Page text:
Greg Biffle will be a Winston Cup rookie next season, but he already holds a place of honor at Roush Racing.
He is the only driver to deliver a NASCAR title to owner Jack Roush.
Biffle, the 2002 Busch Grand National champion, was in Tampa on Tuesday as part of week-long festivities leading to the series banquet Friday in Orlando. He also won the Craftsman Truck title in 2000 and is the only driver to win both series.
"I'm really honored," Biffle said. "I think Jack has more talented drivers than me in his stables. But I've just been in the right place at the right time and lucky enough to have the people around me to win championships for him.
"Now if I was the first guy to win him a Winston Cup title, that would be something else."
Biffle, who drove the No. 60 Ford for two years in the Busch series, will be a teammate of Mark Martin, Jeff Burton, Matt Kenseth and Kurt Busch. Biffle will drive the No. 16 Ford.
Jimmie Johnson and Ryan Newman raised the bar this year for rookie expectations, finishing fifth and sixth in the standings, respectively. Biffle's goals, however, are more realistic, he said.
"I don't think I'll have the same results as they did," said Biffle, 32, a native of Vancouver, Wash. "The majority of our team will not have Winston Cup experience. We're developing a new team and putting together new cars. For us to go out and achieve what they did would be unrealistic at first.
"My hopes are to win Rookie of the Year, and I'd like to win a race next year. That's a lot to ask for, but I think we're capable of it. I think top 20 in points is realistic."
Biffle was the model of consistency during the 2002 Busch series with four victories and a series-high 20 top-fives in 34 races. He led 22 races for 1,058 laps, both series highs. He clinched the title at Phoenix with one race to spare.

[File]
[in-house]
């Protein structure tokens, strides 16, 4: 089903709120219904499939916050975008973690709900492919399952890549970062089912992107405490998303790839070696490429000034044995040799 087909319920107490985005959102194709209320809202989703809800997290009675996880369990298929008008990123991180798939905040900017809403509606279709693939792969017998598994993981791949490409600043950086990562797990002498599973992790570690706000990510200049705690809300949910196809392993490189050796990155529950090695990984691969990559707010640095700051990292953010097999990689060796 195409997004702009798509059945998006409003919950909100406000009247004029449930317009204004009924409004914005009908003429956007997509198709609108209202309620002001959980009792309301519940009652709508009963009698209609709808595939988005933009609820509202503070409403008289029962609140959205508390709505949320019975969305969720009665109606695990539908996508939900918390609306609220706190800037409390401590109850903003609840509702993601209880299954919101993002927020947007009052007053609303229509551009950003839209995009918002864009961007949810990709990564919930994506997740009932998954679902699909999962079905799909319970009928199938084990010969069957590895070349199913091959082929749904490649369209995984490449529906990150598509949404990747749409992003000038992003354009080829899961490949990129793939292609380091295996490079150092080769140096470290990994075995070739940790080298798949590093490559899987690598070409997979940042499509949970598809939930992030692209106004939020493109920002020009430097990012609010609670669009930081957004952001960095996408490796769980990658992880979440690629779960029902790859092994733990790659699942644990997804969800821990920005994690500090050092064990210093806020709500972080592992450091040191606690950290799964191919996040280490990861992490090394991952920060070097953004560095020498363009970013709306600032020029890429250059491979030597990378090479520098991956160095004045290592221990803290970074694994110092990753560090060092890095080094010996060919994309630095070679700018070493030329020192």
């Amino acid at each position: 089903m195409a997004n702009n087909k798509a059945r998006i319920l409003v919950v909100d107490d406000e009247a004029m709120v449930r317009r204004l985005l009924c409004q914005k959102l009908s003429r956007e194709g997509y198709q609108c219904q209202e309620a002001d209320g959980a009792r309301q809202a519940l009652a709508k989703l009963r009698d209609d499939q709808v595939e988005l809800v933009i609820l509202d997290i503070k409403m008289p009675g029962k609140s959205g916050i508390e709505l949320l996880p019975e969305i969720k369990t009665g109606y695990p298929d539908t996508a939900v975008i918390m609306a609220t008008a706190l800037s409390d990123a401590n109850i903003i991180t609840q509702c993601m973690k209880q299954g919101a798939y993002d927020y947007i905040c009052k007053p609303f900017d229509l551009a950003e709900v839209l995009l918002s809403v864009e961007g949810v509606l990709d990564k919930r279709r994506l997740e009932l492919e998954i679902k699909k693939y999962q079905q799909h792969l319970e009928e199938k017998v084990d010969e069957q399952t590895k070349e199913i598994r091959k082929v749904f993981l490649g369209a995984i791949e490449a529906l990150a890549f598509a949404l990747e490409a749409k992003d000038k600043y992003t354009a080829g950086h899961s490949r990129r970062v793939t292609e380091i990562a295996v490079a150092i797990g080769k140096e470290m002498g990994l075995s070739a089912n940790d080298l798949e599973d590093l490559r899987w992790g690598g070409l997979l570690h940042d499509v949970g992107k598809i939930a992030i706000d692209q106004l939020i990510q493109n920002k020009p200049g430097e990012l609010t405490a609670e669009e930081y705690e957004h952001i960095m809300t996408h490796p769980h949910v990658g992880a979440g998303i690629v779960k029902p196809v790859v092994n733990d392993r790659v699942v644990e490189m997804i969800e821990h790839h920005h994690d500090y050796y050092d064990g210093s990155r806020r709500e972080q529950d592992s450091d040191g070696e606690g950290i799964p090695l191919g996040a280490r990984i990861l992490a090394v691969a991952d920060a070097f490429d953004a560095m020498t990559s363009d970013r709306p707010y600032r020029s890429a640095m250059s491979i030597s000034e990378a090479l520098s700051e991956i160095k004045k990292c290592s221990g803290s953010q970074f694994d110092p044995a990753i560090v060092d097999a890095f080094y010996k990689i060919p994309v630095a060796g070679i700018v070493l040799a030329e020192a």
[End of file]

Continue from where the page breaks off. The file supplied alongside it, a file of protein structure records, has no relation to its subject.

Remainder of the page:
Barely half of Biffle's crew will move with him to Winston Cup, including crew chief Randy Goss. The rest will stay with the No. 60 and new driver Stanton Barrett.
Though Biffle said he expects the chemistry on his team to be good, the series' intense competition makes it harder to succeed.
"When you have a bad day in the truck series, you finish 12th," Biffle said. "When you have a bad day in Busch, you finish 17th. If you have a bad day in Winston Cup, you're 40th, in qualifying or anything else. The competition is tremendous."
Roush runs one of the largest operations in NASCAR: two truck teams, two Busch teams and soon-to-be five Cup teams. His near-death experience in a small plane crash in Alabama on April 19, his 60th birthday, changed his outlook on life, Biffle said.
"I think he's more appreciative of what he has or what people do for him," Biffle said. "He recognizes his people a little bit better, so I think it has changed him as a person. But he's still what he needs to be.
"We needed him this year when we were running for a championship, and he pulled through for us, helping our engine program along and doing special projects for us. We wouldn't have won the championship without his help."
Though Biffle has risen through the ranks of NASCAR in just five years, he said he does not believe he is the strongest candidate to deliver a Cup title to Roush. Any of his future teammates, he said, has a better chance.
But he will try.
"Everybody has that personal goal to win a title," he said. "Everybody wants to win a championship as bad as the next guy. I'll try as hard as I can."